Walk the Wales Coast Path Clynnog Fawr to Porthdinllaen
This section is a mix of road walking, but not as long as on the previous section, a high pass across the Eifl hills and plenty of coastal walking. Be aware of the amount if ascent on this section!
Distance: 24.8 km
Ascent: 893 m
Time: Allow 8 hours
Calculate the time using Naismith’s Rule and factor in your own pace.
Start and Finish: Clynnog Fawr to Porthdinllaen
Pub and Shop in Trefor, Excellent cafe in Nant Gwrtheyrn, Shops, cafes and pubs off path in Neyn and Ty Coch at the end of the walk.
Check out the businesses nearby for more places to stay and drink.
Main Road, steep climb to 500m to climb Bwlch Yr Eifl.
Limited local services, but Bws Llyn operates from Nefyn onwards, but unfortunately does not cover the start of the route.
Walk the Wales Coast Path Clynnog Fawr to Porthdinllaen Details
The Wales Coastal Path from Clynnog to Porthdinllaen is a real mixed bag, in a good way. It starts off on the main road, albeit on a decent cycletrack beside it, before ascending relentlessly to around 400m and descending just as rapidly back to sea level. There’s some coastal woodland along Porth y Nant and an old quarry at Penrhyn Glas before heading along ancient trackways to the church at Pistyll and on to Nefyn. The final leg to Porthdinllaen finishes the walk off nicely as it finishes at Wales’ best located pub, Ty Coch.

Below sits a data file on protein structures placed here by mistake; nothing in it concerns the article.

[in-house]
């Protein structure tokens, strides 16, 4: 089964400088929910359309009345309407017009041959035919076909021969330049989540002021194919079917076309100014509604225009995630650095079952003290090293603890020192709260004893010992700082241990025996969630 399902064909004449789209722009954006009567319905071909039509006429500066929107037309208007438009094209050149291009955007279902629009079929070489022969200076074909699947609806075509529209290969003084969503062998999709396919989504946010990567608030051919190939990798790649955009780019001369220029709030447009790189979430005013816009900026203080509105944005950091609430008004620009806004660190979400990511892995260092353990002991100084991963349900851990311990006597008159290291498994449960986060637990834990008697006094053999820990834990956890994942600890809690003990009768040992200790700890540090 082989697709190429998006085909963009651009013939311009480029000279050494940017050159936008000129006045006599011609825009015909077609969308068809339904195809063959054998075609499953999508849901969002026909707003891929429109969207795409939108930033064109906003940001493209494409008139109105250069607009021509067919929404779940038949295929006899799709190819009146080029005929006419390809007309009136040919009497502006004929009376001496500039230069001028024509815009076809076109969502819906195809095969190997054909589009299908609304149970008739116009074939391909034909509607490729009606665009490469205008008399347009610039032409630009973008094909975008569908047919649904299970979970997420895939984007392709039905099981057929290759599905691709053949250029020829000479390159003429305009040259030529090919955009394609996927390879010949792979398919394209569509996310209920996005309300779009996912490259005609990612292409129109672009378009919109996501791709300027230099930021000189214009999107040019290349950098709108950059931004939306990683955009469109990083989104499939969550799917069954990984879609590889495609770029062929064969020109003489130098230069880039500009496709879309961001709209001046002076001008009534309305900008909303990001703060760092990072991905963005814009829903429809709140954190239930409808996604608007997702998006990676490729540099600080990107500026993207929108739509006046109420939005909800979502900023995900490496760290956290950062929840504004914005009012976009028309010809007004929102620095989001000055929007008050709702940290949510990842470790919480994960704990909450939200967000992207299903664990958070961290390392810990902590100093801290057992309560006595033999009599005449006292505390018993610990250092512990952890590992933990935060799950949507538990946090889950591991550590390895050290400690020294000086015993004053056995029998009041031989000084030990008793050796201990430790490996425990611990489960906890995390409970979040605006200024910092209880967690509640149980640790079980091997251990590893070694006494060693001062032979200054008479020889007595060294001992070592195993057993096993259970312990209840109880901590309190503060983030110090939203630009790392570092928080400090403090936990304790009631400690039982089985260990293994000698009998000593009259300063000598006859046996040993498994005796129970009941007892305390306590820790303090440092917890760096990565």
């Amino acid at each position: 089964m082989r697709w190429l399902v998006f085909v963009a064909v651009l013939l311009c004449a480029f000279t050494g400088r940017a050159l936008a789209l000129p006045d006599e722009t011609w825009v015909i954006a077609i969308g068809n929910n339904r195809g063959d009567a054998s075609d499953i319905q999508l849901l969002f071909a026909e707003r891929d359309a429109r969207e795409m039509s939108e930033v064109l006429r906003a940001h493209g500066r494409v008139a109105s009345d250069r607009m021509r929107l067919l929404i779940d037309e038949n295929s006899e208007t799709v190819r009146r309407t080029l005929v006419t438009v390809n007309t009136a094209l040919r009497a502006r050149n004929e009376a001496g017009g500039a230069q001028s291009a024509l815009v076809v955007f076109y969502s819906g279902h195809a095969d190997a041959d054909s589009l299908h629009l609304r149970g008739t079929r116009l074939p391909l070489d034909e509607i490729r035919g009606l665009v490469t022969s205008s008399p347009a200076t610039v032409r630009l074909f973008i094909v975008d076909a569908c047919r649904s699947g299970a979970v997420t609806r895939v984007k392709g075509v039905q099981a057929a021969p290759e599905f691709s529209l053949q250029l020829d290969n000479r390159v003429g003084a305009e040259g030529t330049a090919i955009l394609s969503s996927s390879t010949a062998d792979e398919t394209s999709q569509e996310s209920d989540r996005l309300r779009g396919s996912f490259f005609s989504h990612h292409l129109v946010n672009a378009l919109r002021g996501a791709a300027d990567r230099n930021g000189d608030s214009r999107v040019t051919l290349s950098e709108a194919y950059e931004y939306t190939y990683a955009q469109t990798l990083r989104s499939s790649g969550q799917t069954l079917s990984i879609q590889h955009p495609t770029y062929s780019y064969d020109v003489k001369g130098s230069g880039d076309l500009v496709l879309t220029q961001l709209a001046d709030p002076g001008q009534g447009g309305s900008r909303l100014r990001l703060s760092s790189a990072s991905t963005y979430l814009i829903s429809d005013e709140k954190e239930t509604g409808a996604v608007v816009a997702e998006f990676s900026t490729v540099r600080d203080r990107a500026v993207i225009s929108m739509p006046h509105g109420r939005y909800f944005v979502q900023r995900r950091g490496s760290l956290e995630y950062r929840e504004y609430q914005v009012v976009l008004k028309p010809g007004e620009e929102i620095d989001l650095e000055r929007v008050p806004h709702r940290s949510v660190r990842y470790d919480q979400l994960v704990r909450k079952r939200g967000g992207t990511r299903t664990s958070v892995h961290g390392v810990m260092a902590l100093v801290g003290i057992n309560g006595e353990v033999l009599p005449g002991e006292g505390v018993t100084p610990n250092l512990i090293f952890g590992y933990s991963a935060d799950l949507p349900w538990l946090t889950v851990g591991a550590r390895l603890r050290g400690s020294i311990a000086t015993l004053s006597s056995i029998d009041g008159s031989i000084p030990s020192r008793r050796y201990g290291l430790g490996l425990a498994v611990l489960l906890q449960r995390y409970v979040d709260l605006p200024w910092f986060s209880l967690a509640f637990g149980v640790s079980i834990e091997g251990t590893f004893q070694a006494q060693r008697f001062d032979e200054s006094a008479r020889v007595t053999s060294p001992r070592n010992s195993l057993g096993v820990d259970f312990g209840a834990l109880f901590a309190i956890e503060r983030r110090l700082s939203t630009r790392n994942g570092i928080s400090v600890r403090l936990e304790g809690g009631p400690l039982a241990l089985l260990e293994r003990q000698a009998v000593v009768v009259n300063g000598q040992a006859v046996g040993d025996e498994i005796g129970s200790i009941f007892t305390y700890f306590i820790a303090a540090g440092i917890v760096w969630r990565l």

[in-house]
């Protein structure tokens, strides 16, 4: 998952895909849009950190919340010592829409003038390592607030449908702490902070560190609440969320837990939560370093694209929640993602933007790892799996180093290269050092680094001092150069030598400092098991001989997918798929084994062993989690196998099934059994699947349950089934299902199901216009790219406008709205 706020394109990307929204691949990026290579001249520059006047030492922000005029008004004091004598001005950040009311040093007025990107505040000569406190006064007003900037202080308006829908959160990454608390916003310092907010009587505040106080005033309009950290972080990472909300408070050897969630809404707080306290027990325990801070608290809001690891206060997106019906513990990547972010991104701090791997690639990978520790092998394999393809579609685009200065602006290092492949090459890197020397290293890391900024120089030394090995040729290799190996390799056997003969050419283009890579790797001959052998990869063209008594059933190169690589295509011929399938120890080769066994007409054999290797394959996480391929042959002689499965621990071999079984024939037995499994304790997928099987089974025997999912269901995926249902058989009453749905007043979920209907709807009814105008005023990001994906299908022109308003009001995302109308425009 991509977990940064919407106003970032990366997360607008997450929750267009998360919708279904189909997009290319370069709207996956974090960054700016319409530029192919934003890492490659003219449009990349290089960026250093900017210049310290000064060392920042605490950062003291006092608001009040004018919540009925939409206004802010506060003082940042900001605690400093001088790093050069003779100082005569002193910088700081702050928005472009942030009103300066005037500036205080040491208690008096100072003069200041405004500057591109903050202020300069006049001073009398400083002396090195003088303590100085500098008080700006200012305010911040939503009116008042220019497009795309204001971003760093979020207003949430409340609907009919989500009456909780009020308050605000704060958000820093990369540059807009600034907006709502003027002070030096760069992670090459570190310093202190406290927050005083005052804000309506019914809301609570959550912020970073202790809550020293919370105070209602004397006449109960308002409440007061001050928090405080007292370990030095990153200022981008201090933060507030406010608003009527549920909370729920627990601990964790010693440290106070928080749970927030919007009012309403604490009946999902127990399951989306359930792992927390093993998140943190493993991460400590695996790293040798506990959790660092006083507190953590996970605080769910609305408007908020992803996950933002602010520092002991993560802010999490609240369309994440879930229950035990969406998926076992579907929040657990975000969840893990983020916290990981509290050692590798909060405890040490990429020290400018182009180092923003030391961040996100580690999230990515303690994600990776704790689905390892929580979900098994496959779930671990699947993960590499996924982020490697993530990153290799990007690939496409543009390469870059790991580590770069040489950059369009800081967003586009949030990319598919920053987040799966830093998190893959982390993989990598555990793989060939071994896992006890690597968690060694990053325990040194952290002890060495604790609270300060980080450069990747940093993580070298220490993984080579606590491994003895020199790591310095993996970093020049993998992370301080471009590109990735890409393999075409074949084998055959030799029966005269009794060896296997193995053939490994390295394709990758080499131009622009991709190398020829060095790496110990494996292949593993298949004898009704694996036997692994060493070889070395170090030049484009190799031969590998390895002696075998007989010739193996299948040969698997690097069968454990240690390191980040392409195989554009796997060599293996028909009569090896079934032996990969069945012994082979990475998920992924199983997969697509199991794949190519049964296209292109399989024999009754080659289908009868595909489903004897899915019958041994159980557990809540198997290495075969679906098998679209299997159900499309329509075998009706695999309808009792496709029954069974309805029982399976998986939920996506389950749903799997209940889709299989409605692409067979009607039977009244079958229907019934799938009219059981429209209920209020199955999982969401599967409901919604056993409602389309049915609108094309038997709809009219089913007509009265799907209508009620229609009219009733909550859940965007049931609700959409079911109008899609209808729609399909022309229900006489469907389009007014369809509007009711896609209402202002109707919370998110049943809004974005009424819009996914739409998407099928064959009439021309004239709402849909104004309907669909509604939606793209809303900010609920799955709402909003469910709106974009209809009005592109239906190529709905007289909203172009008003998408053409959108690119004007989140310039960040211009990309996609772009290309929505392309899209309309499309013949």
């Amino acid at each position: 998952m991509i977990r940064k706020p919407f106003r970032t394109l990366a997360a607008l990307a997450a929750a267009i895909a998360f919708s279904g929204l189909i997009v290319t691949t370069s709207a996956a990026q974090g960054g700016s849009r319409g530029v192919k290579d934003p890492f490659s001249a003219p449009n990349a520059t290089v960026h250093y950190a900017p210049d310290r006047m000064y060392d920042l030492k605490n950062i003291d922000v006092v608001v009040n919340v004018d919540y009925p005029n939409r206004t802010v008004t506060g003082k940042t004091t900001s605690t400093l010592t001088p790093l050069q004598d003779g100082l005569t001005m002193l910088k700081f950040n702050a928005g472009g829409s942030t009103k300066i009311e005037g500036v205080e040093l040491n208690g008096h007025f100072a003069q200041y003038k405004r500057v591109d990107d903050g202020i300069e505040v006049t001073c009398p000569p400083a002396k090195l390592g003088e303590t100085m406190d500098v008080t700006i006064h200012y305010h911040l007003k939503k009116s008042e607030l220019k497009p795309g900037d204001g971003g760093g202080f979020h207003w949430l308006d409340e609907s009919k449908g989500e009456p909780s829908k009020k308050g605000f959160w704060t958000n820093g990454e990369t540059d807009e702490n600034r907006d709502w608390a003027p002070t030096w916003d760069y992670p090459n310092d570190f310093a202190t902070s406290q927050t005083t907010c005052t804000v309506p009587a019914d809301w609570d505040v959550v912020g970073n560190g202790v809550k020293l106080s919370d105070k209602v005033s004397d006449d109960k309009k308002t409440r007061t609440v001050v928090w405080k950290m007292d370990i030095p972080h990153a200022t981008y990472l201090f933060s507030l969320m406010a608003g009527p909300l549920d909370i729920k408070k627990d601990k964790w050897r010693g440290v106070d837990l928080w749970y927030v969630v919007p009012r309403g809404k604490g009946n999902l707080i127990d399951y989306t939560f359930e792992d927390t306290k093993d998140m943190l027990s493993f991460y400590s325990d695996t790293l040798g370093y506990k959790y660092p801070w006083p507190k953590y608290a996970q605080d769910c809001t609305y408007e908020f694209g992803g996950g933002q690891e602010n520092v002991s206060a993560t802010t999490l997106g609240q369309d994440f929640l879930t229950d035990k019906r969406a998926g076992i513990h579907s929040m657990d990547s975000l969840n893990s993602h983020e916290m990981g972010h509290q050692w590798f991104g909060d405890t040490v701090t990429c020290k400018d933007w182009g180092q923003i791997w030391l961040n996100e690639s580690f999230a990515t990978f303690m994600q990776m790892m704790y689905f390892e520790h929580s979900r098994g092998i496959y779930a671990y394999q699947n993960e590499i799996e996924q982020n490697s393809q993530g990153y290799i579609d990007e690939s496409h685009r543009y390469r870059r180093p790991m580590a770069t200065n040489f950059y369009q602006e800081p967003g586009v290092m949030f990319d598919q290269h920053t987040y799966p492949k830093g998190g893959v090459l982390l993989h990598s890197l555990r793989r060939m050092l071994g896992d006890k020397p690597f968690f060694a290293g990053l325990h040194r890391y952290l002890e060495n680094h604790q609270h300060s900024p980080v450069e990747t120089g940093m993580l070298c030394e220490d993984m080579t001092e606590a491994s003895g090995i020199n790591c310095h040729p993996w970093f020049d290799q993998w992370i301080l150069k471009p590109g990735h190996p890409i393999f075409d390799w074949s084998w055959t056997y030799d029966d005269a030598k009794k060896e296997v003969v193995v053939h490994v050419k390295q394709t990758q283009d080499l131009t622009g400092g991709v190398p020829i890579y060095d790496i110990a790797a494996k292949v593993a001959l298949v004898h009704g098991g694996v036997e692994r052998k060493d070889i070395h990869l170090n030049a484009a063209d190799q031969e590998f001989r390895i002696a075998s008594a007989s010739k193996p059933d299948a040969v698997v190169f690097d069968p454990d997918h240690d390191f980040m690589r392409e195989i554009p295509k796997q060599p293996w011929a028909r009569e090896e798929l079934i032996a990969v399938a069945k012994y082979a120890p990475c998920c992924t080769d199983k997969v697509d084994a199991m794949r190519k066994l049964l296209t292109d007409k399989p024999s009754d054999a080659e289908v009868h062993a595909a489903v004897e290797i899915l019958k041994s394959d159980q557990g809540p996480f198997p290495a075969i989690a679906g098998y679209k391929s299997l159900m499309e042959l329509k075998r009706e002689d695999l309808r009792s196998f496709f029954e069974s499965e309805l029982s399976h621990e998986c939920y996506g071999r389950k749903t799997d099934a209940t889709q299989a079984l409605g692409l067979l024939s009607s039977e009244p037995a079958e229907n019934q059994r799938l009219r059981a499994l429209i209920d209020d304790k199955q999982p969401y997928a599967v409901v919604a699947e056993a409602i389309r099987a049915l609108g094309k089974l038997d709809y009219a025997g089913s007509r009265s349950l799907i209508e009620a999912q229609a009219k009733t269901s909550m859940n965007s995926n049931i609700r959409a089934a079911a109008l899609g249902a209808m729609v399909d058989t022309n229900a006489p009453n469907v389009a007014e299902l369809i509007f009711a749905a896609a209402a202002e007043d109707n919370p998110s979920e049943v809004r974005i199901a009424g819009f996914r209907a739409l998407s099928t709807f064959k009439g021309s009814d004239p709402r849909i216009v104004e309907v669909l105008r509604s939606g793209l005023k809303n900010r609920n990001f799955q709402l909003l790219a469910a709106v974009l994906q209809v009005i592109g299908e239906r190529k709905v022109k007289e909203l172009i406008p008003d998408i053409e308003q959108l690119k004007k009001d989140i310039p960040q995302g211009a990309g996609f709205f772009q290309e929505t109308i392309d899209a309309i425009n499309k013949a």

1 Walk to Trefor alongside the A499 on a wide cycletrack. It’s better than it sounds, with views to the sea in one direction and Gyrn Ddu to the other. After a few kilometres , the path leaves the A499 cycletrack and heads on down along a quiet road into Trefor.
A New pub – Tafarn y Twr – has opened in Trefor, marking the first proper facility along this stretch since Dinas Dinlle!
2 Turn right when you reach the village along the road down to the shore. The coastal path finally reaches the sea, and the Llyn coast really begins to shine! It may be a short section, but serves as a cameo before the track turns inland once more. You pass a cottage, West End before the path turns left inland, clearly marked along old green lanes as you first pass some farmsteads and then cross a field to the right before finding yourself on the track up to Bwlch yr Eifl.